Bait and switch

Courtesy of

We’ve all seen far too many instances of “bait and switch”, where we are enticed to look for something that is advertised, only to find that what is actually being offered is quite different. Unfortunately, the hotel and convention center project in downtown Lancaster, PA has been a prime example of “bait and switch” tactics.

For many months now, we’ve been hearing from many different sources about how this project would provide many good jobs for Lancaster residents. With cooperation from a number of different agencies, “Career Link” set up a training program for more than 800 people, with the promise that anyone who completes the course would be guaranteed an interview for a job in the hotel and convention center.

Widely advertised job fairs attracted about 1800 applicants. Yet out of the 150 or so front-line employees that have been made job offers so far, only 80 were hired from these two groups (according to Mark Moosic of Interstate Hotels and Resorts, joint manager of both the hotel and convention center). Where did the rest come from?

Out of well over 2000 applicants who responded to a variety of advertisements, including on web sites like (Interestingly, not one “help wanted” advertisement for the hotel and convention center has appeared in any of the local newspapers.)

The “good” news is that out of the 150 individuals offered jobs so far, 90% will be full-time positions; 72% of these are Lancaster City residents. Additional people are expected to be hired by the end of 2009, bringing hotel and convention center staffing to about 250; 80% of this total should be full-time.

Another example of “bait and switch” is the total cost of the project. When the project was first proposed, it was expected to cost $75 million; the total cost now is estimated to be $177.6 million, not counting certain interest charges, and threatens to go even higher. The original cost to Lancaster taxpayers was estimated to be $15 million; now it is nearly $64 million, not counting lost real estate tax revenue. (It is worth noting that this project was originally supposed to create 300 to 400 jobs, many more than the 250 or so expected to result from a far more expensive facility.)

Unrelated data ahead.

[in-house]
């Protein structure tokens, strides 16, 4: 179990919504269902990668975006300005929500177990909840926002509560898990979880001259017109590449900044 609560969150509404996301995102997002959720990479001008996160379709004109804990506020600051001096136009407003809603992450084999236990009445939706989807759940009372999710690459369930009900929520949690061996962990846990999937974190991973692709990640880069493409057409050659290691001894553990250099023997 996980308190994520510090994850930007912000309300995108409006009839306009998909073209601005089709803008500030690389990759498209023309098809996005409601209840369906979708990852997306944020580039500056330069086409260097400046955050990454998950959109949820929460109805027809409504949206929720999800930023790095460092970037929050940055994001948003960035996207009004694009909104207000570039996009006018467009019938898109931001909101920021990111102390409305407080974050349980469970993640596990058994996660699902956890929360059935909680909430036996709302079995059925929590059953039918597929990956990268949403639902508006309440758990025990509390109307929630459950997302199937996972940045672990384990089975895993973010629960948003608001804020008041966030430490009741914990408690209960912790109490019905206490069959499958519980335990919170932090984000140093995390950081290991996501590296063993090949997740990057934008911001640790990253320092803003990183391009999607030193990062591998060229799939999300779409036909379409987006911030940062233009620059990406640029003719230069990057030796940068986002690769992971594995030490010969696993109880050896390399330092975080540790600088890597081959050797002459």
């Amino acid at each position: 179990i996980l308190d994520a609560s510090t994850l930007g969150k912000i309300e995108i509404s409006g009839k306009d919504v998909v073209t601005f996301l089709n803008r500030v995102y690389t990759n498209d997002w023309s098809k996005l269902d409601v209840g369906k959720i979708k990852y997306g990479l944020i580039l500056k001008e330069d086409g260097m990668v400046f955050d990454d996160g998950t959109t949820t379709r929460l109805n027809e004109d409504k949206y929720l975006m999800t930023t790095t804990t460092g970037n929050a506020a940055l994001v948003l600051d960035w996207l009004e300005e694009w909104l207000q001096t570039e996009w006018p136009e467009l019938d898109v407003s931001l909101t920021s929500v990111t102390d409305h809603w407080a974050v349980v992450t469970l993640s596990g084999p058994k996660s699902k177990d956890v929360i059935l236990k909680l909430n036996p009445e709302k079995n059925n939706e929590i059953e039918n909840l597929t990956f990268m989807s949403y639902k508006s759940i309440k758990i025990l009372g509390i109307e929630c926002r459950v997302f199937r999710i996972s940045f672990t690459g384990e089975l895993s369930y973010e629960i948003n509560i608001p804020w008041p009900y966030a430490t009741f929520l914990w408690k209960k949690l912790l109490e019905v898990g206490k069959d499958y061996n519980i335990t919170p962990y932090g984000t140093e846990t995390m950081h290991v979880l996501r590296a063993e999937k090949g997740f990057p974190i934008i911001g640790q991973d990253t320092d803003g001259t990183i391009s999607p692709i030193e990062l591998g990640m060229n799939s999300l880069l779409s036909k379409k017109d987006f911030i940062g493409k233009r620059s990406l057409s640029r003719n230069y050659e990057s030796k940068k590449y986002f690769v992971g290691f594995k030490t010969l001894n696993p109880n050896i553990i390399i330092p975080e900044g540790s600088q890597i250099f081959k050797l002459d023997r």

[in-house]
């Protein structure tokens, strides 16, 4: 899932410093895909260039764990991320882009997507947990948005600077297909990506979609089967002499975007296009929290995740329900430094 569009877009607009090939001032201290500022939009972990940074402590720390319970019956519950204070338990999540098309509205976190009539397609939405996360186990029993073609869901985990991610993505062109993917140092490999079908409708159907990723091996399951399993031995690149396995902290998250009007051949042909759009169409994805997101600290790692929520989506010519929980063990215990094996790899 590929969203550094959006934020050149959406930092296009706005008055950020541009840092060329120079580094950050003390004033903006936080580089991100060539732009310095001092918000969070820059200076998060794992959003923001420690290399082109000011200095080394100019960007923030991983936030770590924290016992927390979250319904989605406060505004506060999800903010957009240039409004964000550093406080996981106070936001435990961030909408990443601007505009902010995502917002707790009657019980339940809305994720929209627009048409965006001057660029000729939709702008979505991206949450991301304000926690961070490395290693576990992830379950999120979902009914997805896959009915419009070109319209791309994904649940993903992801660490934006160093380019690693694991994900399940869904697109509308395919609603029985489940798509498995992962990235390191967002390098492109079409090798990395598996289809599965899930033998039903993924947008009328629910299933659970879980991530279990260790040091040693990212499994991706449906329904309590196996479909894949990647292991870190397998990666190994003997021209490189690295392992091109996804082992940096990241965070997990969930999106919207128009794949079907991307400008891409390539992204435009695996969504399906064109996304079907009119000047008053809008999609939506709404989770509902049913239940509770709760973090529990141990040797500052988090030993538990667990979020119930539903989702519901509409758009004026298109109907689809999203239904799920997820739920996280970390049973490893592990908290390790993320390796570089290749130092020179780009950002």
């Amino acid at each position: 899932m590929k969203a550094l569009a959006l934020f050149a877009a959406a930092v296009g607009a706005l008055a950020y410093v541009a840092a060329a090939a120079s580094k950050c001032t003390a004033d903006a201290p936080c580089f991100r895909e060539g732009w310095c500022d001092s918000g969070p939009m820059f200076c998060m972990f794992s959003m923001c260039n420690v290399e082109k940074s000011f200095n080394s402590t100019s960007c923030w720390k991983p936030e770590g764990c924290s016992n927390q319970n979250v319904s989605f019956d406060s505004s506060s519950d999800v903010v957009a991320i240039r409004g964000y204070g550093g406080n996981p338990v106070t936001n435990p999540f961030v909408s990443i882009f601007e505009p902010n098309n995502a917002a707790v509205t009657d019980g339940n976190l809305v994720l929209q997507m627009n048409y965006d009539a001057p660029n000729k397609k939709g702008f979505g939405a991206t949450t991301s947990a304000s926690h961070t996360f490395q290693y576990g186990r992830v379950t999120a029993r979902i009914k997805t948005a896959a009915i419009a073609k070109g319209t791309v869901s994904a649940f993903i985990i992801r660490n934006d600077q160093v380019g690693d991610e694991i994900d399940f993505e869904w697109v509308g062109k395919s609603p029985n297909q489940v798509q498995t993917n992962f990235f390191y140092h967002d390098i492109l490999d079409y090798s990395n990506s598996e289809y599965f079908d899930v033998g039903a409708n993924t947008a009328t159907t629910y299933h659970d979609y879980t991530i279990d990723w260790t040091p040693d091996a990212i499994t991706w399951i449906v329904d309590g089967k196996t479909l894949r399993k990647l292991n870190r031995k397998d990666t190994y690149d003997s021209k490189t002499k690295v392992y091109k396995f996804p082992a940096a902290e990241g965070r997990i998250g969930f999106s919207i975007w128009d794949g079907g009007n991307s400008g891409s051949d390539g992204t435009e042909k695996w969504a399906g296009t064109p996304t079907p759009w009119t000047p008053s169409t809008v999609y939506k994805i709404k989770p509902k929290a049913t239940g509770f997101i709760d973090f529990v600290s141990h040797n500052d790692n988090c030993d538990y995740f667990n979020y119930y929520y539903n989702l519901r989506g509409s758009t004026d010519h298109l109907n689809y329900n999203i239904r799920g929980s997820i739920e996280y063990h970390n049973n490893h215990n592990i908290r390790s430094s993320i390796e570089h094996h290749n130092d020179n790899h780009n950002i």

Lancaster City and School District of Lancaster taxpayers have been especially hard hit by yet another “bait and switch”: the Intelligencer Journal of August 21, 2001 quoted Nevin Cooley of High as promising the board of the School District of Lancaster that the hotel would generate as much as $400,000 a year in school real estate taxes; additional tax revenue would go to Lancaster City. The current project will pay no real estate taxes whatsoever for at least 20 years. Meanwhile, Lancaster City has forgiven the project hundreds of thousands of dollars in fees, while spending millions of dollars on improving the appearance of the area around the convention center in anticipation of its opening.

Much has been made of the “private-public partnership” behind this project. But how much of a “partnership” is it? For example, the LCCCA is using taxpayer dollars to pay for 100% of the cost of constructing and maintaining both ballrooms, as well as the main kitchen. One of these ballrooms will be controlled by the Penn Square Partners, which will receive all revenue generated from that space. And the hotel is expected to use the kitchen at least 75% of the time. For this and other considerations, the PSP will pay $100 a year, with a 99 year lease. Now that is some partnership.

How are we supposed to react to all of this? Judging by statements made by numerous public officials and civic leaders, as well as articles and editorials in the local newspapers, we are supposed to be very happy about the hotel and convention center project! It is what it is, we have been told; we must not focus on the past, but instead look forward to the future.
We are supposed to focus on the jobs and economic development that might be created by the hotel and convention center project, and just forget about the “bait and switch” agreements which will be so costly to local taxpayers for generations to come.

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